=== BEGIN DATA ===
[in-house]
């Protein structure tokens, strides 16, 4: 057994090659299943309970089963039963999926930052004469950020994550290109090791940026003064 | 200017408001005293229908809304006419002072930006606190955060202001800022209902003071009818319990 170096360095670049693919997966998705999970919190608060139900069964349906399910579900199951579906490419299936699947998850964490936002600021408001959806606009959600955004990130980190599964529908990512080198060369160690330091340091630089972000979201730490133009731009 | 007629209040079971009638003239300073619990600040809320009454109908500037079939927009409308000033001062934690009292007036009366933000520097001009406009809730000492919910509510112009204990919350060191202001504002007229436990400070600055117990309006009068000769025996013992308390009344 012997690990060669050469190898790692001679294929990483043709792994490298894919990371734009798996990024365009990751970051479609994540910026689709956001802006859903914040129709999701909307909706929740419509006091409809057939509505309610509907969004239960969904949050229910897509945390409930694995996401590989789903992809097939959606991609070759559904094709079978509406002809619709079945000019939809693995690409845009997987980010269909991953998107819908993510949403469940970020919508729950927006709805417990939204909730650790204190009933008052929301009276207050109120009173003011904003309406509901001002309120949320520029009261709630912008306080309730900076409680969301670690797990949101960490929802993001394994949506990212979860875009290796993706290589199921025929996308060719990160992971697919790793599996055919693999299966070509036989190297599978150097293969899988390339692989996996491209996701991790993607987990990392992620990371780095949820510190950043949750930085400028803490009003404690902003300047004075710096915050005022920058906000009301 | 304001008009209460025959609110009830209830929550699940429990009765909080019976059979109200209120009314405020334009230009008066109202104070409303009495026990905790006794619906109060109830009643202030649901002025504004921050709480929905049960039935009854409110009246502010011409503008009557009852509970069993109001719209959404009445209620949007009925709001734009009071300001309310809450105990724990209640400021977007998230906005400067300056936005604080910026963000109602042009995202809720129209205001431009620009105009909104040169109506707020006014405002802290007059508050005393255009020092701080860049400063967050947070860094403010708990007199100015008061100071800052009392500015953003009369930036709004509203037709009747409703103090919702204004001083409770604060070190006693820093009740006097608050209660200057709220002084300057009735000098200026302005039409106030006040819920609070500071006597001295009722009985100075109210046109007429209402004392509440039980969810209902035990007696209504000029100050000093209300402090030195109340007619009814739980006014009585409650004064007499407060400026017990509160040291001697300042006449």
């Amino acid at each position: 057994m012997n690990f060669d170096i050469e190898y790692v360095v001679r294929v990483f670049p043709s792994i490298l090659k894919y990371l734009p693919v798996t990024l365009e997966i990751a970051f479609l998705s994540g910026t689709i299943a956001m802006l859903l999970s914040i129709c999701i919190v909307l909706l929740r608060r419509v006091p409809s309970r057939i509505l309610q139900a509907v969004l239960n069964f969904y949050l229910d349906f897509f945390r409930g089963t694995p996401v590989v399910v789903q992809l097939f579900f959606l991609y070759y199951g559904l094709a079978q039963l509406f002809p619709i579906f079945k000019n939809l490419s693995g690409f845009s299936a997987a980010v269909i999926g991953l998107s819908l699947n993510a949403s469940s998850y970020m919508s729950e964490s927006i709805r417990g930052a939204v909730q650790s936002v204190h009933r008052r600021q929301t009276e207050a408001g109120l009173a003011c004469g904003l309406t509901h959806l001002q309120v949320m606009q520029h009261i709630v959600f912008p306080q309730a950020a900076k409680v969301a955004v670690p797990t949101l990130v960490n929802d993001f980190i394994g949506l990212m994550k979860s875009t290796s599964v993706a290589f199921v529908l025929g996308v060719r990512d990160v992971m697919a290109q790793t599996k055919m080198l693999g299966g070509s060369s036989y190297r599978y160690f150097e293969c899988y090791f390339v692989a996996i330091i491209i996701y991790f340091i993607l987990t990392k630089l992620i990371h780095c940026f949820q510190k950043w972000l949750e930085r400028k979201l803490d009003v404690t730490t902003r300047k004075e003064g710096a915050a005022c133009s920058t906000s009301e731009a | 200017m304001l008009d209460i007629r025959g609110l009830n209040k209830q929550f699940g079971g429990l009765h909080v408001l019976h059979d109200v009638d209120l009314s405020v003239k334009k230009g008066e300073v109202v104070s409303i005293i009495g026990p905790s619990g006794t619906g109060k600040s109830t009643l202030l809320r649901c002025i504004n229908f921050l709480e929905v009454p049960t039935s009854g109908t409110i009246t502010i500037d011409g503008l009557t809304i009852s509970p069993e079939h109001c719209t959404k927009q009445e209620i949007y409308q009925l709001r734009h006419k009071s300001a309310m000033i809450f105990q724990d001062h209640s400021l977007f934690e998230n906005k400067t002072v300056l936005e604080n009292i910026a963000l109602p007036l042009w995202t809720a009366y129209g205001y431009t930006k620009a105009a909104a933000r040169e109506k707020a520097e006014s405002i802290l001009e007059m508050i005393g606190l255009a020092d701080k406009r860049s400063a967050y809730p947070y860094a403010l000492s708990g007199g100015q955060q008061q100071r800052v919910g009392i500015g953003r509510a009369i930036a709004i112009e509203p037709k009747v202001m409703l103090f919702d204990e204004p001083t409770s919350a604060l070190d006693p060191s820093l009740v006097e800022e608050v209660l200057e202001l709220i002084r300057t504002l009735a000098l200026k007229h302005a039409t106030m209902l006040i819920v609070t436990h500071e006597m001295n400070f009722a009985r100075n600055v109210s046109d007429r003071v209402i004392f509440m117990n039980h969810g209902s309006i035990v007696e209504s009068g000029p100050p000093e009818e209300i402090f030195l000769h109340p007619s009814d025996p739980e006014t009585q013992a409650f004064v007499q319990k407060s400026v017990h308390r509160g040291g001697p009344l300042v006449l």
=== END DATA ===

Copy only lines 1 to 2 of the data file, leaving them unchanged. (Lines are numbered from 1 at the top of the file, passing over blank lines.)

[in-house]
């Protein structure tokens, strides 16, 4: 057994090659299943309970089963039963999926930052004469950020994550290109090791940026003064 | 200017408001005293229908809304006419002072930006606190955060202001800022209902003071009818319990 170096360095670049693919997966998705999970919190608060139900069964349906399910579900199951579906490419299936699947998850964490936002600021408001959806606009959600955004990130980190599964529908990512080198060369160690330091340091630089972000979201730490133009731009 | 007629209040079971009638003239300073619990600040809320009454109908500037079939927009409308000033001062934690009292007036009366933000520097001009406009809730000492919910509510112009204990919350060191202001504002007229436990400070600055117990309006009068000769025996013992308390009344 012997690990060669050469190898790692001679294929990483043709792994490298894919990371734009798996990024365009990751970051479609994540910026689709956001802006859903914040129709999701909307909706929740419509006091409809057939509505309610509907969004239960969904949050229910897509945390409930694995996401590989789903992809097939959606991609070759559904094709079978509406002809619709079945000019939809693995690409845009997987980010269909991953998107819908993510949403469940970020919508729950927006709805417990939204909730650790204190009933008052929301009276207050109120009173003011904003309406509901001002309120949320520029009261709630912008306080309730900076409680969301670690797990949101960490929802993001394994949506990212979860875009290796993706290589199921025929996308060719990160992971697919790793599996055919693999299966070509036989190297599978150097293969899988390339692989996996491209996701991790993607987990990392992620990371780095949820510190950043949750930085400028803490009003404690902003300047004075710096915050005022920058906000009301 | 304001008009209460025959609110009830209830929550699940429990009765909080019976059979109200209120009314405020334009230009008066109202104070409303009495026990905790006794619906109060109830009643202030649901002025504004921050709480929905049960039935009854409110009246502010011409503008009557009852509970069993109001719209959404009445209620949007009925709001734009009071300001309310809450105990724990209640400021977007998230906005400067300056936005604080910026963000109602042009995202809720129209205001431009620009105009909104040169109506707020006014405002802290007059508050005393255009020092701080860049400063967050947070860094403010708990007199100015008061100071800052009392500015953003009369930036709004509203037709009747409703103090919702204004001083409770604060070190006693820093009740006097608050209660200057709220002084300057009735000098200026302005039409106030006040819920609070500071006597001295009722009985100075109210046109007429209402004392509440039980969810209902035990007696209504000029100050000093209300402090030195109340007619009814739980006014009585409650004064007499407060400026017990509160040291001697300042006449």